This is my Okto DAC8 Stereo - Streamer.
It's a high Quality DAC with a built in Raspberry Pi 4B for streaming.
I had a Topping D90 prior to this, a very good DAC in its own right, both in terms of measurements and in its subjective sound quality. I used this with a stand alone RPi4B to great effect, so why change?

The Okto measures slightly better and the built in RPi/PSU makes for fewer boxes on the shelf. It has a large clear display, nice styling and importantly for me, a customer specified output option.
Most modern DAC's have a full scale output of 4 to 4.5v RMS (balanced) and use a digital volume control, to act more like a digital Pre Amp. This is fine if your sources are only digital, but leads to a big imbalance in output if you also have analogue sources, like a Turntable/Phono Stage, working at line level. So I specified 2v RMS balanced output for my unit. I set the digital volume control to maximum, bypassing it and the display shows 0dB. This level of output is a much better match for my Balanced Phono stage. Not withstanding variations in track levels, my digital and analogue sources now give approximately the same output level. The volume is controlled by my Pre Amp.
Sound wise, there is not much in it, the Okto/Topping both give excellent levels of detail, good bass depth and a very Black background. In my set up, the Okto just noses ahead, it's a very slightly smoother/softer sound, so is a bit more forgiving of bright, or harsh recordings. It's a very easy listen, sounding totally effortless, it just disappears.

The Okto Streaming version comes with a RPi4B, having 1or 2GB of RAM, depending on availability at the time of build.
The stand alone RPi I had been using with the Topping has 4GB of RAM and I had installed heat sinks on this unit, so I installed this into the Okto.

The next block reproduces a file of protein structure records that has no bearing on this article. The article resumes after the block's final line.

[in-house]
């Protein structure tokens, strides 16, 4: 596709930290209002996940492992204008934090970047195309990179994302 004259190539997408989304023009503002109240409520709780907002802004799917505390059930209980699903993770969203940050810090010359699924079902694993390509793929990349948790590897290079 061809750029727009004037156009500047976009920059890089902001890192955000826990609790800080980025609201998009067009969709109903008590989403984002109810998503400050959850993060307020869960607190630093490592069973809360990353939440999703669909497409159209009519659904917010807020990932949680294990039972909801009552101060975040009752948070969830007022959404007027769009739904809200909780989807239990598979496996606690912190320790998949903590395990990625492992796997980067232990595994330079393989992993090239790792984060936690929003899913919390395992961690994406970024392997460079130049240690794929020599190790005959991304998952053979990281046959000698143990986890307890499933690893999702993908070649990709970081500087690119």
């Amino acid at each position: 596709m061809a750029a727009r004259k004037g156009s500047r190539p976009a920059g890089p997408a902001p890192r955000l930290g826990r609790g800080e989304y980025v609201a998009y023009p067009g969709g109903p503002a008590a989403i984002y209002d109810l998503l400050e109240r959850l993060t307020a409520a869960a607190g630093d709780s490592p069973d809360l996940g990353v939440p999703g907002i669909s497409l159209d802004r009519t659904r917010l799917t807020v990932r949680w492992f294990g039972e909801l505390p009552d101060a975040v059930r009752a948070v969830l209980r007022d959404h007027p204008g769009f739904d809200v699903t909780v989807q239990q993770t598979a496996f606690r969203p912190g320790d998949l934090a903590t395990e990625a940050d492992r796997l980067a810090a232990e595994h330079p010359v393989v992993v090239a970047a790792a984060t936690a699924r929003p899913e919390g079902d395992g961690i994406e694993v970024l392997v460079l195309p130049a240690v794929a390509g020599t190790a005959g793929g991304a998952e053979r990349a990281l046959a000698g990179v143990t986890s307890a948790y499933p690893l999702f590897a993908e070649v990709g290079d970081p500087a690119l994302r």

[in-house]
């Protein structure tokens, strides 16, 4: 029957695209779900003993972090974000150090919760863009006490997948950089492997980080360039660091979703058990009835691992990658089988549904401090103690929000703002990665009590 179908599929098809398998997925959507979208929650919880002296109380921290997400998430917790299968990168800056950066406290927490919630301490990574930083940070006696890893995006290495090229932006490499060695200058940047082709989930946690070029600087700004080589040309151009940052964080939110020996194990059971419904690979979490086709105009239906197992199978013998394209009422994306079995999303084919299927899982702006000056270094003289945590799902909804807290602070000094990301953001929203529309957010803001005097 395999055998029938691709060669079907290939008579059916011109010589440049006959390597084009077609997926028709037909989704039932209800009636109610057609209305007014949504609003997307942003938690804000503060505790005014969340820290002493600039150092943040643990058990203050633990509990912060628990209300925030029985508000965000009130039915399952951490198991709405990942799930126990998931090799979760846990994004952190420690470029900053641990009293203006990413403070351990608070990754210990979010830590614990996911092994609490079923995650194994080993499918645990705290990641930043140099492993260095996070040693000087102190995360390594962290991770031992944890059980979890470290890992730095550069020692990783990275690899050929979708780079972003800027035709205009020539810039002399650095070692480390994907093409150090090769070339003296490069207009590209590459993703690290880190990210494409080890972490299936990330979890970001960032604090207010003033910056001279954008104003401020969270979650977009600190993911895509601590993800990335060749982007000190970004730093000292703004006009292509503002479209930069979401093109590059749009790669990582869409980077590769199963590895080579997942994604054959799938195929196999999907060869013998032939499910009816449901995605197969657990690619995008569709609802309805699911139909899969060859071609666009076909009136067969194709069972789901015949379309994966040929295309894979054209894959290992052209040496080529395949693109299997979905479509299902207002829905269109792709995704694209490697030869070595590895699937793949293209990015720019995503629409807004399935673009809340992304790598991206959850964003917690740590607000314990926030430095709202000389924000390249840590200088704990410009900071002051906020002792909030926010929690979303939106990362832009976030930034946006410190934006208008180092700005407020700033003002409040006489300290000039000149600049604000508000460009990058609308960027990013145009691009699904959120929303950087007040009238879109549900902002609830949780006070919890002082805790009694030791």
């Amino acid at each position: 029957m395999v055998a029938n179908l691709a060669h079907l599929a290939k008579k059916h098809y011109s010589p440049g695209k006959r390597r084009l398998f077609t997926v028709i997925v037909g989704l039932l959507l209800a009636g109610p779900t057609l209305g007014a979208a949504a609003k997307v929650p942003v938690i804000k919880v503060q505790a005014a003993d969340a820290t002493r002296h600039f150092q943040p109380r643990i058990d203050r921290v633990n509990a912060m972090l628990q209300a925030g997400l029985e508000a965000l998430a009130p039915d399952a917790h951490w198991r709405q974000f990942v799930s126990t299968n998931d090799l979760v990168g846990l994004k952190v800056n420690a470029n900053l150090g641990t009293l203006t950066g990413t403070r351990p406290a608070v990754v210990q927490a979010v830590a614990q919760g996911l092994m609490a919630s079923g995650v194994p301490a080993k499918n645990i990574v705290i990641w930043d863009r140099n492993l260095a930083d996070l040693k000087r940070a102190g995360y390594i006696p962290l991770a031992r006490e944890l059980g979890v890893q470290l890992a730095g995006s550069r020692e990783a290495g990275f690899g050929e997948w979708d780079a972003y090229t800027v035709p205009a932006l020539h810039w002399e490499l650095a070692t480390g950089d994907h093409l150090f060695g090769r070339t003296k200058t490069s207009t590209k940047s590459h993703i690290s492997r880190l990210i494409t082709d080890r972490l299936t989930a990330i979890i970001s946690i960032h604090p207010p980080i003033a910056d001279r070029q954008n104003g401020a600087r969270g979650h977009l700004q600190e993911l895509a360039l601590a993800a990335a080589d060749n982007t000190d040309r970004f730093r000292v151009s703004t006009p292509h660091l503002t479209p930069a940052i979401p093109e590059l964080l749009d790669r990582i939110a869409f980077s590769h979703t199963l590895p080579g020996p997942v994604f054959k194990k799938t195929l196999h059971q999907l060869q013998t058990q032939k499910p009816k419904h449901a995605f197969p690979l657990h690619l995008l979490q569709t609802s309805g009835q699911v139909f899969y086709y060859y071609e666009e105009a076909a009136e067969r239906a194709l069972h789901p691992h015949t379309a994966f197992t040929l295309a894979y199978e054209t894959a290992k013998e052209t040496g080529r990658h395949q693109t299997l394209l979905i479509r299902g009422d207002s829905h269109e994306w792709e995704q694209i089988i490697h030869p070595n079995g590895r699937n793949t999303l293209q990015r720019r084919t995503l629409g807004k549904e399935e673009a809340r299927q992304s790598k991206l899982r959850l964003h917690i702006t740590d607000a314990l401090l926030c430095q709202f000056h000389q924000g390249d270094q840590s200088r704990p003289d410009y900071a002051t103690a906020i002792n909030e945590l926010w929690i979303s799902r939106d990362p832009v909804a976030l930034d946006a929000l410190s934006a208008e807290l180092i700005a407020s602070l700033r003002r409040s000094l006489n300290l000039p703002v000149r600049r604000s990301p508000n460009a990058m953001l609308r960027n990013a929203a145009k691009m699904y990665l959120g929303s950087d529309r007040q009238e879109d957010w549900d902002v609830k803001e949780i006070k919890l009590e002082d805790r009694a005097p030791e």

The top image is the standard RPi 4B and the lower one is after I applied the heat sinks.
I don't think the self adhesive foam strips, that are used on many of these heat sinks, gives a very efficient heat transfer, so I glued them in place, using a thermally conductive adhesive, designed specifically for gluing heat sinks together. It has a high adhesion level, good thermal conductivity and a working temperature of 180 deg C.

The Streaming function of the DAC is meant to be used "Headless" so no monitor/mouse etc. The unit is used as part of your home network and accessed via any networked device with a browser, so using your Phone or Tablet etc.
There is a big downside to this, if you take your unit to a hifi meeting or someone else's house, it won't function, as the network is not available. Even if you plug a USB stick of music into the unit, you can't play it, as the Headless operation requires the network to be in place. I also like to display my music library on my large screen TV via the RPi HDMI output and control it using a wifi "Air Mouse". I think its a mistake not to have exported the RPi's HDMI output to the rear panel of the unit, were you could easily plug in a monitor.

So, how do I modify my unit, to access the HDMI output?
The RPi4B uses Micro HDMI connectors, most monitors/TV's use full size HDMI.
There are not many Micro to HDMI adaptor leads around, even fewer, short enough for this application and I couldn't  find a single one for panel mounting at the right length.
So I had to make one.

This is what I made. I took a 150mm long Micro HDMI Male to HDMI Female connector lead and cast a block of JB Weld, a filled epoxy, around the HDMI connector body. I drilled and tapped it M3. The flexible jacket on the connector had a moulded groove around it, which I enlarged with a hot soldering iron. The JB Weld flowed into this groove, making a robust fixing.

This is the connector in position.

I centred the new sockets position with the RPi's USB2 sockets and used CSK screws so as not to foul the Streamers USB output/input jumper strap.
I removed the back panel to make the cut out and screw holes. There are lots of screws to remove, the mains leads, and earth wires can be unscrewed, but you have to de-solder the 12v trigger wires from the back of the socket. There is plenty of access room to do this and I re-applied some heat shrink to the re-soldered joints, so it looks good as new.

I now have my NAS library displayed on my TV via the MoOde music player software I installed on the RPi.